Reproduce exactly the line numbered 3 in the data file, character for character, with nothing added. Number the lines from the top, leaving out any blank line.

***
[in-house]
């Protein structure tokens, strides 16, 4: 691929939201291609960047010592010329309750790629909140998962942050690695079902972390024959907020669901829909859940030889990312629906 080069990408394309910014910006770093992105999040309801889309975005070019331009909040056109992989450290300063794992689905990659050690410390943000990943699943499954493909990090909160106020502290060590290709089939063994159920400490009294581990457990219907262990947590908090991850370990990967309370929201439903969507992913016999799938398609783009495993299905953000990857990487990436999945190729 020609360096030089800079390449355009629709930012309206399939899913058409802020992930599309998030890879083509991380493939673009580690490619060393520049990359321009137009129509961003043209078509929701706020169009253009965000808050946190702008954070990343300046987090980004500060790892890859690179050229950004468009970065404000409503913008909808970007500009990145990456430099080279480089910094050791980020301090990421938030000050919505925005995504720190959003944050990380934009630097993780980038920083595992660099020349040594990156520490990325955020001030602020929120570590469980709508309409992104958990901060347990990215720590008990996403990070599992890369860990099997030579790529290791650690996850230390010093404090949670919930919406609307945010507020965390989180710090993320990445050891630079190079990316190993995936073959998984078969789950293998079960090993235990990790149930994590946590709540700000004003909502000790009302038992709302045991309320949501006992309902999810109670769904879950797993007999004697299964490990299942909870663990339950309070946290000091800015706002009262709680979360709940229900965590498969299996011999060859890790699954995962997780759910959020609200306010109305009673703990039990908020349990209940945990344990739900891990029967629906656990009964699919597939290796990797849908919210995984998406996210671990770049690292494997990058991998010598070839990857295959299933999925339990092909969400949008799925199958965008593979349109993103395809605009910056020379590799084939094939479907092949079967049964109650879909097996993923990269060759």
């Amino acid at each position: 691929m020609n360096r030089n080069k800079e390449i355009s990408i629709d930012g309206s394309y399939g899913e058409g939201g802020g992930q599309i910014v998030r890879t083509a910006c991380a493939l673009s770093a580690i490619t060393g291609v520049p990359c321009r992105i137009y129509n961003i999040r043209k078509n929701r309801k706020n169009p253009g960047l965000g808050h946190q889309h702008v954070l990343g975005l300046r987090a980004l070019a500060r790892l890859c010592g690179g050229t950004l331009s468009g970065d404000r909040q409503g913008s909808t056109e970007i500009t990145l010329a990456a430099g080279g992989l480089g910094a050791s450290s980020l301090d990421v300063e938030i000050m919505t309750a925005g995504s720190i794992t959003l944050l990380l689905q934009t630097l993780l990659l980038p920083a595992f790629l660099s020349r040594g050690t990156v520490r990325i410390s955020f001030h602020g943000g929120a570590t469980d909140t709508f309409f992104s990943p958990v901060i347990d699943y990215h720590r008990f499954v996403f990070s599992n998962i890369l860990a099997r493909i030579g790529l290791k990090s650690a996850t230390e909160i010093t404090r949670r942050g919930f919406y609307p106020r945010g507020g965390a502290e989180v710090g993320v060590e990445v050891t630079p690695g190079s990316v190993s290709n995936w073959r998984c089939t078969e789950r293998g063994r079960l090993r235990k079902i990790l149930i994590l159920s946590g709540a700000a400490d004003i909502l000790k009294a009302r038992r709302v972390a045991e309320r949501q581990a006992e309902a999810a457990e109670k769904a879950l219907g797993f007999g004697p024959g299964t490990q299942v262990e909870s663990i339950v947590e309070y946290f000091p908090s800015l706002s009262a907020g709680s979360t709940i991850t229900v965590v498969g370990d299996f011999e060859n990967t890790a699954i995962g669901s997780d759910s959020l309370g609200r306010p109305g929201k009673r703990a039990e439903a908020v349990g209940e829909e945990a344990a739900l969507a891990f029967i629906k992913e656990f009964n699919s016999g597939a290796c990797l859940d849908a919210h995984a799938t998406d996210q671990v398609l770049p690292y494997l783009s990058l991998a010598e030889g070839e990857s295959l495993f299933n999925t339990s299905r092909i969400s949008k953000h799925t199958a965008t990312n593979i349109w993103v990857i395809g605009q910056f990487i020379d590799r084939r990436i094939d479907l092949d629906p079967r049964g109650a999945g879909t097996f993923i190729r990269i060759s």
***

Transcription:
């Amino acid at each position: 691929m020609n360096r030089n080069k800079e390449i355009s990408i629709d930012g309206s394309y399939g899913e058409g939201g802020g992930q599309i910014v998030r890879t083509a910006c991380a493939l673009s770093a580690i490619t060393g291609v520049p990359c321009r992105i137009y129509n961003i999040r043209k078509n929701r309801k706020n169009p253009g960047l965000g808050h946190q889309h702008v954070l990343g975005l300046r987090a980004l070019a500060r790892l890859c010592g690179g050229t950004l331009s468009g970065d404000r909040q409503g913008s909808t056109e970007i500009t990145l010329a990456a430099g080279g992989l480089g910094a050791s450290s980020l301090d990421v300063e938030i000050m919505t309750a925005g995504s720190i794992t959003l944050l990380l689905q934009t630097l993780l990659l980038p920083a595992f790629l660099s020349r040594g050690t990156v520490r990325i410390s955020f001030h602020g943000g929120a570590t469980d909140t709508f309409f992104s990943p958990v901060i347990d699943y990215h720590r008990f499954v996403f990070s599992n998962i890369l860990a099997r493909i030579g790529l290791k990090s650690a996850t230390e909160i010093t404090r949670r942050g919930f919406y609307p106020r945010g507020g965390a502290e989180v710090g993320v060590e990445v050891t630079p690695g190079s990316v190993s290709n995936w073959r998984c089939t078969e789950r293998g063994r079960l090993r235990k079902i990790l149930i994590l159920s946590g709540a700000a400490d004003i909502l000790k009294a009302r038992r709302v972390a045991e309320r949501q581990a006992e309902a999810a457990e109670k769904a879950l219907g797993f007999g004697p024959g299964t490990q299942v262990e909870s663990i339950v947590e309070y946290f000091p908090s800015l706002s009262a907020g709680s979360t709940i991850t229900v965590v498969g370990d299996f011999e060859n990967t890790a699954i995962g669901s997780d759910s959020l309370g609200r306010p109305g929201k009673r703990a039990e439903a908020v349990g209940e829909e945990a344990a739900l969507a891990f029967i629906k992913e656990f009964n699919s016999g597939a290796c990797l859940d849908a919210h995984a799938t998406d996210q671990v398609l770049p690292y494997l783009s990058l991998a010598e030889g070839e990857s295959l495993f299933n999925t339990s299905r092909i969400s949008k953000h799925t199958a965008t990312n593979i349109w993103v990857i395809g605009q910056f990487i020379d590799r084939r990436i094939d479907l092949d629906p079967r049964g109650a999945g879909t097996f993923i190729r990269i060759s």